Well over a year ago, I went to lunch with my super editor, Olivia Beattie, to discuss a crime novel I had written, provisionally entitled The Only Gangster in Heaven (to be published in 2021). The plot centres around a loan shark shot dead in broad daylight outside the very front doors of the Old Bailey. Over lunch I soon discovered I had an avid listener and, warming to my task, I started telling her a few amusing legal anecdotes.

Olivia suggested I should write an autobiography, convincing me that the public had an insatiable appetite for real-life crime stories. She added that, if I did write a memoir, we should publish that first.

True, I had a lot of stories to tell but it had never even crossed my mind to put them in writing rather than recounting one or two here and there at dinner parties. I certainly hadn’t kept all my old files going back some forty years and, frankly, I thought the task would be an impossible one. But I gave it a try and sat at home at night after work, writing the first five chapters at all too leisurely a pace and doubting it would ever be completed. I sent them to my good friend, John Mathew QC, to read. He rang me up and said enthusiastically, ‘Henry, I’ve only got two words to say to you – more please!’ He added that although we have known each other over thirty years, he never had the slightest idea about my background or how I started up in criminal law.

Well, this gave me a new impetus and when the coronavirus pandemic set in, and with no new case in sight, I spent my days ploughing on and on, deep in nostalgia, trying to bring to life the good old days when trials were thrilling, when verballing was rife and when great advocates had a chance to show their true worth cross-examining Flying Squad officers. When judges were larger-than-life characters and would constantly interfere in the proceedings; when many trials were pure theatre – a time now virtually dead and gone due to the advent of mobile telephone printouts, DNA and CCTV cameras everywhere.

Being a beginner, I spent far too much time romanticising over the title options, which ranged from the somewhat academic Presumed Innocent – Assumed Guilty, to the moralistic I Did Not Come to Lose and, finally, to the outrageous Miracles Cost Extra (my editor’s favourite!), before plumping for No Lawyers in Heaven, based on the premise that if prosecutors, judges, police officers and defendants were the gatekeepers to heaven, you would have to look long and hard to find any lawyers there – whatever the verdict someone would have the needle with you.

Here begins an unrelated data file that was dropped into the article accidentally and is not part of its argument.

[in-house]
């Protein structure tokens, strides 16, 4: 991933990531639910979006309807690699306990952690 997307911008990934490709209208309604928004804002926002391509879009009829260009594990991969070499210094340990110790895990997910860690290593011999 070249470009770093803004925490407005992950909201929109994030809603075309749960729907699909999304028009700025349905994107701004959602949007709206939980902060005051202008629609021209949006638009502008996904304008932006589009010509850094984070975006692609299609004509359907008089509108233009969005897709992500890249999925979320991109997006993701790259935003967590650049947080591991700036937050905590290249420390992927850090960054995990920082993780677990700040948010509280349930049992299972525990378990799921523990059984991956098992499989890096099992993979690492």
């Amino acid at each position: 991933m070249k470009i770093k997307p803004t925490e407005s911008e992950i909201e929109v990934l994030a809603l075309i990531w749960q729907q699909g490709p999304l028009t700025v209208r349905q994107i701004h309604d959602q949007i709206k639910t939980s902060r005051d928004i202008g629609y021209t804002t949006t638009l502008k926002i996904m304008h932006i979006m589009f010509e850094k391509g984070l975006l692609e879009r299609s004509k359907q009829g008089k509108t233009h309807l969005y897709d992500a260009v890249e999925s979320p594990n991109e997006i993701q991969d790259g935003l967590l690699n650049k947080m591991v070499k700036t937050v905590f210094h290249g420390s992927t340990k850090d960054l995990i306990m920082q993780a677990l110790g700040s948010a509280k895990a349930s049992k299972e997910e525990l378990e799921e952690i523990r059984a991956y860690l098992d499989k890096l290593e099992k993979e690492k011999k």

I have read a fair few legal autobiographies in my time. Many, sadly, go into so much detail on each case that you feel as if you are attending a tutorial, and so at all costs I have striven to avoid boring the reader rigid with facts and figures. Instead I have concentrated on the moments that I hope the reader will find interesting, those which give a real insight into what actually goes on in a trial as a case unfolds.

My story begins with my school and university days and how I stumbled into criminal law and, after a few lucky verdicts, found myself to be a ‘dot on the map’, following right through to recent times and the pros and cons of retirement – perish the thought!

 

No Lawyers in Heaven is out on 3 November. Pre-order your copy here!

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An introduction to Diane Abbott

  • September 25, 2020 11:15
  • Robin Bunce and Samara Linton

Diane Abbott: The Authorised Biography hit the shelves yesterday, and to celebrate we're sharing the introduction from the book. 

 

A winter election is a sure sign of crisis. Like December 1923 and February 1974, December 2019 was a tumultuous time for politics.

The political and constitutional crisis of 2019 was profound: an illegal prorogation of Parliament; a government ruling with no majority; and a constitution bent out of shape by Brexit. Despite this, the feeling in Hackney on election day was optimistic. Situated next to a hipster barbershop populated exclusively by men with monumental beards, and opposite a Lebanese deli, the mood in Diane Abbott’s election office was focused, a little nervous, but definitely upbeat. The view a few hours before the polls closed was that the local campaign had been good, although it was agreed that the result of the national campaign was impossible to gauge.

In one corner a young computer scientist and social media influencer curates Abbott’s Instagram. ‘I usually use Lota Grotesque,’ she explains. ‘It’s Labour’s font, so it’s part of the brand.’ Apparently, while Abbott is routinely vilified on Twitter, her reception on Instagram is altogether warmer – presumably due to the demographic of the platform’s users. Another staffer co-ordinates last-minute leafleting, while Abbott’s agent is out of the office running people to and from polling stations. Electioneering in Hackney has none of the glamour of The West Wing, nor the muted chic of House of Cards. Boxes of campaign material lie here and there, activists come and go, some wearing bright red ‘Vote Labour’ hats provided by UNISON. Between the ‘Vote Labour’ posters, some Labour red tinsel adds a touch of seasonal cheer.